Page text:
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Nine deaths blamed on icy weather

A light dusting of snow covers the streets in Atlanta's Grant Park neighborhood Thursday evening.
A light dusting of snow covers the streets in Atlanta's Grant Park neighborhood Thursday evening.
STORY HIGHLIGHTS
  • NEW: 29-car pileup in Atlanta on Friday morning
  • Georgia tells drivers to stay off roads until after noon
  • Flight delays reported; Delta offers rebooking waivers
  • Record-breaking lows in forecast east of the Rockies

Atlanta, Georgia (CNN) -- The Deep South joined most of the rest of the nation in the deep freeze early Friday, as a fast-moving cold front knifed its way down to Florida.

Combining with moisture from the Gulf of Mexico, the frigid air dumped a dangerous mix of ice and snow throughout the southeast, coating roadways with a slick glaze.

Numerous school systems throughout the region shut down.

At least nine deaths around the country have been blamed on the round of winter weather this week.

A 50-year-old woman in Acworth, Georgia, died overnight when her car apparently slid off a road and hit a tree, said Lt. Jay Baker of the Cherokee County sheriff's office.

Authorities and CNN affiliates have reported eight other deaths in Missouri, Tennessee, Mississippi and South Carolina.

There was also a vehicle crash in Ohio on Thursday that killed four people who had been in a school special needs van. The crash took place in slick conditions, but authorities said Friday an investigation was under way and the crash had not been linked officially to the weather.

There was no immediate relief in sight Friday. Forecasts said the frigid was likely to stay through the weekend, with warmer temperatures ahead early next week.

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Around the country, numerous dramatic stories of people's struggles with the biting cold popped up.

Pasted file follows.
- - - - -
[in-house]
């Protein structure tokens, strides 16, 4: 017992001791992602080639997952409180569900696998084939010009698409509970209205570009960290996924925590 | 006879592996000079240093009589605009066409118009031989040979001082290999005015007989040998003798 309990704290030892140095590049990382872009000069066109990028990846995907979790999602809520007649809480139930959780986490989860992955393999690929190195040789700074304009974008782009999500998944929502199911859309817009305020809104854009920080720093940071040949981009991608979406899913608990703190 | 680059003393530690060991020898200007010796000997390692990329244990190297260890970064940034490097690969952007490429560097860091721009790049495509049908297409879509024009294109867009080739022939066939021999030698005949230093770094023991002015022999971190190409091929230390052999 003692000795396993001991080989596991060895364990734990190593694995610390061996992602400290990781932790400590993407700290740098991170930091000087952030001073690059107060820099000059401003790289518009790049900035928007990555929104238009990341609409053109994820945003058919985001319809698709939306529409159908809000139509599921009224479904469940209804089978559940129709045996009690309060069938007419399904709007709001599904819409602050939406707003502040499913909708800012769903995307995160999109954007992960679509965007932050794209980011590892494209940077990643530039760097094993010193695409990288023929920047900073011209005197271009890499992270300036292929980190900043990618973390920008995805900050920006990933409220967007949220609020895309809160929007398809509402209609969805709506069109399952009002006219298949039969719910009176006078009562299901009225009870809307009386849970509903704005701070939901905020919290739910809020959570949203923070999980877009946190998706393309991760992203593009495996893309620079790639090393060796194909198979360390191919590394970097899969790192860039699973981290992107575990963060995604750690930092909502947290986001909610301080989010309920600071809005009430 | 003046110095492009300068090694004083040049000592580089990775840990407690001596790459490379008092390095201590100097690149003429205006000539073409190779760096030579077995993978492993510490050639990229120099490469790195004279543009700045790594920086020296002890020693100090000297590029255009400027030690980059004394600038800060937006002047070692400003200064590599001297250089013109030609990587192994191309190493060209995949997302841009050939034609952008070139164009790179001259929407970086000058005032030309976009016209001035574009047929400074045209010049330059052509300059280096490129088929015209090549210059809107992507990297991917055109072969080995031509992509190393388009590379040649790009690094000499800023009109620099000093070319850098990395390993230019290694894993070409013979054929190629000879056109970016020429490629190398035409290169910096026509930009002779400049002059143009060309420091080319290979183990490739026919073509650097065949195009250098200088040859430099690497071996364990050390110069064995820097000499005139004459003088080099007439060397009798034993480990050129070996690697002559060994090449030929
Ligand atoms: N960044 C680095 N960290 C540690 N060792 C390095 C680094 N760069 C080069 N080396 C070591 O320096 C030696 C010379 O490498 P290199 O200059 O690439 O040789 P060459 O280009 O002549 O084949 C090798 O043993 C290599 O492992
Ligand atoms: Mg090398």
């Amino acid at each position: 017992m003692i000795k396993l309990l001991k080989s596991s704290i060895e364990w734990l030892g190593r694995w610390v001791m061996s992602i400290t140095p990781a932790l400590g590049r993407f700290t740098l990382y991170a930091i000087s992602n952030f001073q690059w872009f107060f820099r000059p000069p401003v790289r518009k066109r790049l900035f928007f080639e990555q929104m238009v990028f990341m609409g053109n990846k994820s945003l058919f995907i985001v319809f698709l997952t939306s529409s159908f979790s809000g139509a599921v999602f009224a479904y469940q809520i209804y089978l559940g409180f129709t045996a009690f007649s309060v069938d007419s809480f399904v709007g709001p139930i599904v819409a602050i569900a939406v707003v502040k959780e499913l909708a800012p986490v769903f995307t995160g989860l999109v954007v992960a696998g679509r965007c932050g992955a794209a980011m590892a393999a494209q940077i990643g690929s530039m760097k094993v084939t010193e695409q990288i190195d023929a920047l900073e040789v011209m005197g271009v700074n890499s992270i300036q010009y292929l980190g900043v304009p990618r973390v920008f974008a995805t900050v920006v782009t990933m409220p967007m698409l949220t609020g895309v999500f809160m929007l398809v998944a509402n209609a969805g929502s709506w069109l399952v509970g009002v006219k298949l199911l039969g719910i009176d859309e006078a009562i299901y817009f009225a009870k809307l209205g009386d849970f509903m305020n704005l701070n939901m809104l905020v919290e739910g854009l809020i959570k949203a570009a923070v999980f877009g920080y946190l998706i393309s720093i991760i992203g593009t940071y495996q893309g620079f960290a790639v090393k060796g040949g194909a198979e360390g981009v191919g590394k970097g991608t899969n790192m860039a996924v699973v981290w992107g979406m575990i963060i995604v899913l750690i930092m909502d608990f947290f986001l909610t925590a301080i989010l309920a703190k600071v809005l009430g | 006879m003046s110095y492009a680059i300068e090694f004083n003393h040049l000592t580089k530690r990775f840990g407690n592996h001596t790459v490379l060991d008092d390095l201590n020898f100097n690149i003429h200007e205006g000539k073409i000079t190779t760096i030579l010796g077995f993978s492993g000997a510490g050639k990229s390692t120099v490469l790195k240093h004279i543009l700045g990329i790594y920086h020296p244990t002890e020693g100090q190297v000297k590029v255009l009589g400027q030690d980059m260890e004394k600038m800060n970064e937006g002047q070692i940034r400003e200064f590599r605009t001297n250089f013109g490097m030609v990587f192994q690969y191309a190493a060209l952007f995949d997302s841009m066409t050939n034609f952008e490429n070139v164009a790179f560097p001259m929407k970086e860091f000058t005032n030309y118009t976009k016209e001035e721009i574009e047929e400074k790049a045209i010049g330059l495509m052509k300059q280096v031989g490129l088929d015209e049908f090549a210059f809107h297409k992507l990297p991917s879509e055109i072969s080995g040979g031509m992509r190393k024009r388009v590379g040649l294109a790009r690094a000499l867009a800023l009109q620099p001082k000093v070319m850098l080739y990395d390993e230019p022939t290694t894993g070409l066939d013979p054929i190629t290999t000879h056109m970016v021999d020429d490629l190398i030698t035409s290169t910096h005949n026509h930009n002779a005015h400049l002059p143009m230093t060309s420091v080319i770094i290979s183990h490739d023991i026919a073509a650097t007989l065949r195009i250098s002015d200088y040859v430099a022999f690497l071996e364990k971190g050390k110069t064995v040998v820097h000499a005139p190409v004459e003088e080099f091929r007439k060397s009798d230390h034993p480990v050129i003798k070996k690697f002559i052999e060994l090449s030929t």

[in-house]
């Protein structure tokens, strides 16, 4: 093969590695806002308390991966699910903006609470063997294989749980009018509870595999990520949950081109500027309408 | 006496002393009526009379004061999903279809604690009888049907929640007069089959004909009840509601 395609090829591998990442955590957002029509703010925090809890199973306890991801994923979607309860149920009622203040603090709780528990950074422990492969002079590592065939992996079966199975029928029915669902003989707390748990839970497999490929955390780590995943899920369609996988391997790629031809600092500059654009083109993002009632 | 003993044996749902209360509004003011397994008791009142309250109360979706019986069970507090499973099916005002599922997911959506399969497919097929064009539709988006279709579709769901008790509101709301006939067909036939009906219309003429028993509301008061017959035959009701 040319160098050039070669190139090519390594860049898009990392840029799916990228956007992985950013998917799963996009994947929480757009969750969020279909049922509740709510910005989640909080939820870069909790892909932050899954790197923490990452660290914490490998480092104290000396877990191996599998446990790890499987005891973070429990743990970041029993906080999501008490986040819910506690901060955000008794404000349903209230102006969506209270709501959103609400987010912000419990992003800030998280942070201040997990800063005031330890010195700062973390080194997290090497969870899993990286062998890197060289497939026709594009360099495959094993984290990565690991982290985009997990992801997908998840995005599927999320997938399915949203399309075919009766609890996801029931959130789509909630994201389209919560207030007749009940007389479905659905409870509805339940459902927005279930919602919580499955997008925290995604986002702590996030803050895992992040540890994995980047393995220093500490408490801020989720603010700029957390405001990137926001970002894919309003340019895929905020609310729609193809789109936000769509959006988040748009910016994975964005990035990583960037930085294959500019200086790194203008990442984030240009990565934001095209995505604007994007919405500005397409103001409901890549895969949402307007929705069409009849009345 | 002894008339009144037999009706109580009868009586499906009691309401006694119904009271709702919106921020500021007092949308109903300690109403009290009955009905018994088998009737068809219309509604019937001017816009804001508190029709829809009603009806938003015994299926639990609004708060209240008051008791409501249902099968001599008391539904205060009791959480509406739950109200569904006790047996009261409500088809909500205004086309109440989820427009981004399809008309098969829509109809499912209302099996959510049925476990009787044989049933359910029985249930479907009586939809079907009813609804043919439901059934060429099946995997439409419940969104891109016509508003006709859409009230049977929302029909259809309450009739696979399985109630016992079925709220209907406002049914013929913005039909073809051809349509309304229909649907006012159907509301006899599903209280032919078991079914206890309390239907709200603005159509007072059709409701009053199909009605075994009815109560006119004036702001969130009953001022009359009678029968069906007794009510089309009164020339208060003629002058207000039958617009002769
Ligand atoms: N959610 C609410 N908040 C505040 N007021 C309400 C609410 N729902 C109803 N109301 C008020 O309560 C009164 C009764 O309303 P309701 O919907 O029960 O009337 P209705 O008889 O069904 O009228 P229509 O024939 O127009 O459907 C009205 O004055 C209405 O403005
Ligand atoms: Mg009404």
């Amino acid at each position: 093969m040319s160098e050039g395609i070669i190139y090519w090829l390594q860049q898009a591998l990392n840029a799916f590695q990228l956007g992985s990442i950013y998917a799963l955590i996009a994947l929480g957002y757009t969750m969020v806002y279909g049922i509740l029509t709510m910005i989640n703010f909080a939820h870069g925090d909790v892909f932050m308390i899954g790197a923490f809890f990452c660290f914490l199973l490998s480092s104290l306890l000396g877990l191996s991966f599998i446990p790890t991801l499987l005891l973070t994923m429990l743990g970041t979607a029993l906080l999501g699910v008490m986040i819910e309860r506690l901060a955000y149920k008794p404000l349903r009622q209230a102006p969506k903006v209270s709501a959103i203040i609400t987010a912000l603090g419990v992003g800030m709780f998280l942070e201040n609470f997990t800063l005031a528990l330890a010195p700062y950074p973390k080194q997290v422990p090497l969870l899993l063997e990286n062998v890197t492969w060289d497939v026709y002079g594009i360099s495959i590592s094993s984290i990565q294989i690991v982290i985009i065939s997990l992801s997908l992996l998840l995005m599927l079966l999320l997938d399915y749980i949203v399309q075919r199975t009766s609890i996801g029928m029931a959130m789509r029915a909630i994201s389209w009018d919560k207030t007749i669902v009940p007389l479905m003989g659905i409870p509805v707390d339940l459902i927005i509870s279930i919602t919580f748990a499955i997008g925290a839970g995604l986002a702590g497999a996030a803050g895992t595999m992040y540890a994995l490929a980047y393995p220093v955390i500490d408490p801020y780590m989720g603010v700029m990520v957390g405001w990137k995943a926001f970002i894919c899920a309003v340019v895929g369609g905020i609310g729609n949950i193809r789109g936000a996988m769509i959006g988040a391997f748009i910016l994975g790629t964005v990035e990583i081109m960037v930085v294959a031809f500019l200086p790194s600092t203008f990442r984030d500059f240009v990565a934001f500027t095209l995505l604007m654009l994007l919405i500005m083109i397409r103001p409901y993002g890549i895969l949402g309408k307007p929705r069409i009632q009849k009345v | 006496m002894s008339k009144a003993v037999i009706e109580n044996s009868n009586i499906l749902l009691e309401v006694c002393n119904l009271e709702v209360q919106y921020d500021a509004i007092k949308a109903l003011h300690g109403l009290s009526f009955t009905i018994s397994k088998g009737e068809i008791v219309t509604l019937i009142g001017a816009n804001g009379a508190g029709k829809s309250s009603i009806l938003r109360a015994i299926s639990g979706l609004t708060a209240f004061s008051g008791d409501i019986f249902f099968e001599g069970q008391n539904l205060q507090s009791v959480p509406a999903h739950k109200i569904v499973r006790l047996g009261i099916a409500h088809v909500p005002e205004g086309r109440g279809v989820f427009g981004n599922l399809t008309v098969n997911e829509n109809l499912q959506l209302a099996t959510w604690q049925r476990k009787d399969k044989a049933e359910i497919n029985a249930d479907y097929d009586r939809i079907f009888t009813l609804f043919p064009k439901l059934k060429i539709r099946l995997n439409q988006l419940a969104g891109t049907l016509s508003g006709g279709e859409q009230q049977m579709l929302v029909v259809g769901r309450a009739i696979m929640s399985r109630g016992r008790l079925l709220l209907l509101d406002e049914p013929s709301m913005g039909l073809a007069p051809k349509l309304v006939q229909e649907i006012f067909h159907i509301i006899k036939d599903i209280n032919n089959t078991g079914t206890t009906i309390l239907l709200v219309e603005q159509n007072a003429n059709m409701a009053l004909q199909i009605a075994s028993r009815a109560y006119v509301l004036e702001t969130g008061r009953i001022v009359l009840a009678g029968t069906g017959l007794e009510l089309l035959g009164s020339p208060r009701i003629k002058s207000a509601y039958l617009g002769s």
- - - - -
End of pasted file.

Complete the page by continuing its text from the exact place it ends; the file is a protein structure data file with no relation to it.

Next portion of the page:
A driver in Aurora, Illinois, thought he was going to die when a huge chunk of ice slammed into his windshield. "The impact was so bad and the pain was so severe," Peter Marano told CNN affiliate WGN.

A large piece of ice fell off the top of an oncoming truck and exploded in the air, sending a chunk into the driver's side of his windshield, WGN reported. It left him stunned and nearly unconscious. His face is now covered with stitches.

The reported deaths included two in Missouri. A homeless man in Kansas City was found frozen to death, CNN affiliate KCTV reported. A woman in Advance, Missouri, was killed when her car ran into a ditch, CNN affiliate KAIT reported.

At least four cold-related deaths occurred in Tennessee, including an 81-year-old Alzheimer's patient in Nashville who apparently wandered outside at night, police said.

In Lauderdale County, Mississippi, coroner Clayton Cobler said a 68-year-old man was found dead of hypothermia Tuesday in his home. The man lived alone, and his heaters were found to be not working, Cobler said.

In Cherokee County, South Carolina, officials said a man was found dead Wednesday afternoon in a tent behind a gas station, according to CNN affiliate WYFF. The coroner's office said it thought the man had died of hypothermia two days earlier.

In affected areas all over the country, authorities warned people to be careful on roads -- and in some cases to stay off them altogether.

"Motorists are urged to avoid driving until at least noon Friday if at all possible," the Georgia Department of Transportation said. "If travel is absolutely necessary, wait until after daybreak to be able to see and avoid black ice."

More than two dozen cars were involved in a pile-up overnight at an interstate entrance ramp in Atlanta.

29-car pileup near Atlanta airport

Air travel around the country was affected Friday as well.

Katena Carvajales, spokeswoman for Hartsfield-Jackson Atlanta International Airport -- the nation's busiest passenger airport -- said as of 8 a.m. ET there were no delays on departures. But for part of Friday morning, Delta Airlines had a ground stop on flights heading to Atlanta -- meaning they were not taking off from other airports

Delta offered weather travel waivers to Delta and Northwest passengers on flights to, from or through Alabama, Arkansas, Georgia, Mississippi or Tennessee.

Temperatures in Memphis were their lowest in more than a decade, said CNN meteorologist Rob Marciano.

"You have people not used to this weather, and homes are not built for this weather," he said. The city turned on heat for people unable to pay their utility bills, he said.

CNN's Dave Alsup, Hank Bishop and Sean Morris contributed to this report.

 
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